For a long time I have resisted calling myself a Buddhist, even though I have been following a Buddhist meditation practice for more than ten years now, and have attended a number of retreats under the aegis of several different teachers. For a while, I was the primary reviewer of mostly popular new Buddhist books for the Los Angeles Times, and I have read fairly widely in this literature. I still feel, however, largely ignorant of the religious aspects of Buddhism, and have in all honesty shied away from this deeper knowledge.
There are a number of reasons for this. The first, and surely the predominant, is the fact that I was brought up in a Christian home, the son of an Anglican country priest, and was sent from an early age to schools with a strongly Anglican bent. In part this was because my father could not afford the steep fees commanded by private schools and, in choosing a private school education for his son, opted for establishments that allowed respectable discounts to the sons of clergy. The story is unhappily a familiar one--almost, really a cliche: boy gets overdose of religion in his tender years and adolescence, and vows to chuck it all in as soon as he achieves the independence of his majority.
That's what I did. From the age of six I was a choirboy, a server, an acolyte. Religious services, at my school, were compulsory twice a day and three times on Sunday. When I left "public" (read private) school and went to Cambridge University, I lost all interest in religious matters, particularly those having to do with going to church, singing hymns, kneeling down to pray, and receiving wafers at the communion rail. No matter that the kindly Dean of my college took a friendly interest in this son of a brother clergyman, I avoided his sherry parties and never once, I think, set foot in the glorious college chapel.
Along with that cliche came another: the rejection of religion on philosophical grounds. I was a teenager in the 1950s, a student of French literature--and indeed of everything French. I gobbled up Jean-Paul Sartre hook, line and sinker. I dressed in existentialist black and smoked Gauloise cigarettes. I forgive myself. I was a youngster. I was angry for a variety of reasons--perhaps most angry for having been sent to a "good" school and exposed to all the cruelties inflicted in that environment on a sensitive young man who hated sports and wanted to be a poet.
I was also an ardent socialist. I realize that this has become a dirty word in the country of my adoption, but it was a political attitude that I inherited from my father--in compensation, perhaps, for the religion I rejected. I was leery of the communism embraced by Sartre and his ilk, since enough was known already at that time of the unconscionable, inhumane, and even murderous manifestation of that political philosophy in the Soviet Union. But a good socialist concern for social equality and justice seemed unquestionable to this lad of privilege who had received the best of educations at public school and Cambridge and who spoke with a very nice upper middle class accent.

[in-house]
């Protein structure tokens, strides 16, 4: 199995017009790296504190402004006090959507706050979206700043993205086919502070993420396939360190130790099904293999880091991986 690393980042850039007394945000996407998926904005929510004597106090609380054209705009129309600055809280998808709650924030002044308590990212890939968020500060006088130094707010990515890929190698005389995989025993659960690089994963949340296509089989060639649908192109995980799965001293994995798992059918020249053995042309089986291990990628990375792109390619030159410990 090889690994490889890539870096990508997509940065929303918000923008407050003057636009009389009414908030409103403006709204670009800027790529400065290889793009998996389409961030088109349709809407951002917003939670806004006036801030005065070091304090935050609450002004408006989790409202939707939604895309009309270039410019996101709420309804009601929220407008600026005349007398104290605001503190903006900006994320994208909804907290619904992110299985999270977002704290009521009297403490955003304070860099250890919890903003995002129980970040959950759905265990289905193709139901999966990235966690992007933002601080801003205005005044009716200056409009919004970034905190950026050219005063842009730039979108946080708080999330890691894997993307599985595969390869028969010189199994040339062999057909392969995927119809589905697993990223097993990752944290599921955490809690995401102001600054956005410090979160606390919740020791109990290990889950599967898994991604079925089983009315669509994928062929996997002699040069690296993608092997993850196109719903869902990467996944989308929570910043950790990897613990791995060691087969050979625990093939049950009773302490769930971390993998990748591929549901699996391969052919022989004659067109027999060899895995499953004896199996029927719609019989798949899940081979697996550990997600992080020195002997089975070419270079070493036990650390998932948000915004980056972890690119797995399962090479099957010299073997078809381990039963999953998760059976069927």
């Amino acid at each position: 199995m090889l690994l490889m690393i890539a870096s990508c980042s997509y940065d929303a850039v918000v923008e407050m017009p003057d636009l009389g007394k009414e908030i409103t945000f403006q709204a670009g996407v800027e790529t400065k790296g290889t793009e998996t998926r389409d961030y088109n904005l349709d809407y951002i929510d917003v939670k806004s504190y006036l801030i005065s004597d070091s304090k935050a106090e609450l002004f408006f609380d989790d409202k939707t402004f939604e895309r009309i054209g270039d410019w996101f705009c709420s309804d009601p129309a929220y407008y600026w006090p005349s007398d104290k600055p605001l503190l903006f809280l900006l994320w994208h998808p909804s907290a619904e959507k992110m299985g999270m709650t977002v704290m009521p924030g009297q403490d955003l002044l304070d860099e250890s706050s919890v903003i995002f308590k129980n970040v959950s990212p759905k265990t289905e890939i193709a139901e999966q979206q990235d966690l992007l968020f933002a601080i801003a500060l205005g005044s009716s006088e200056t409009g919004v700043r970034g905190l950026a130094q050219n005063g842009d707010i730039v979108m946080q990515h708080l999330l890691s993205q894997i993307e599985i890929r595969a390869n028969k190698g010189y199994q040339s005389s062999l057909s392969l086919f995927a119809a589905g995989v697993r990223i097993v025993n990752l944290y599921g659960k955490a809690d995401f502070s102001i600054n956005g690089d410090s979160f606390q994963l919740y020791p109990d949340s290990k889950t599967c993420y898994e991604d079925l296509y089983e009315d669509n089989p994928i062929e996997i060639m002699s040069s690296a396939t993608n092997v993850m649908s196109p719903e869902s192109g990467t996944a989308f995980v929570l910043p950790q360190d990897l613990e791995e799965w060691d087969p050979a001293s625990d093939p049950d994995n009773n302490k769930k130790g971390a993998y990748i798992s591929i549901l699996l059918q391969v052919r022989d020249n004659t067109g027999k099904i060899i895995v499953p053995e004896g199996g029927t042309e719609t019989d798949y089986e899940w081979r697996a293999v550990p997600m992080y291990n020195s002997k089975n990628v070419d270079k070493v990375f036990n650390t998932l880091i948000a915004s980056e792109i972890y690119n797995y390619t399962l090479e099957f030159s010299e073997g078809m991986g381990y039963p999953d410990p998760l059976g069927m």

Religion, then, was intellectually beneath me. I was too smart, too worldly wise, too sophisticated to bow down to somebody's idea of a God who lived up there in heaven and ordained the doings of the world. I rejected not only the Christianity of my father, but all religions, attributing to them most of the injustices and sorrows of the world. The Holocaust, a fresh memory in those days, seemed to me--as it did to many others--conclusive evidence that if God existed he was pretty much a disaster as an overseer of events here on earth, deserving more of scorn than abject worship.
So I abandoned religion, and for more years than I care to count dismissed it from my life. I have still not reconciled with Christianity. Nor have I, indeed, acquired a great deal of respect for any of the Gods who seem to inspire human beings with the most despicable of words and deeds. It was not until the sixth decade of my life that I began, for the first time, really, to give serious thought to these matters.
I am just now back from a silent meditation retreat in Santa Fe, New Mexico. The first entry in what I intend to be a series in this nascent weblog (see below,) consists of direct quotations from our teacher, Thanissaro Bhikkhu, scribbled down by myself as he spoke extemporaneously. Those little "poems" will give, I hope, some sense of the depth of his wisdom, his humanity, and his humor. Along with the rest of the experience of those three days, they have inspired in me the intention to change the direction of my writing practice.
In the past three years I have been preoccupied with a very different weblog, "The Bush Diaries," which I have described as a daily, somewhat irreverent "conversation" with the current occupant of the White House in our nation's capital. Needless to say, I have been less than delighted with his performance, but I have tried to be guided, in what I write, by the spirit of compassion that is a great part of Buddhist values. This journal will be different. This one starts with the simple admission that I embrace the teachings of the Buddha, and will explore the implications of that embrace in my daily life and practice. I do not promise to write in this journal every single day, as I have done with The Bush Diaries. But I do set the intention, as of this date and time, to make it a regular part of my life's work.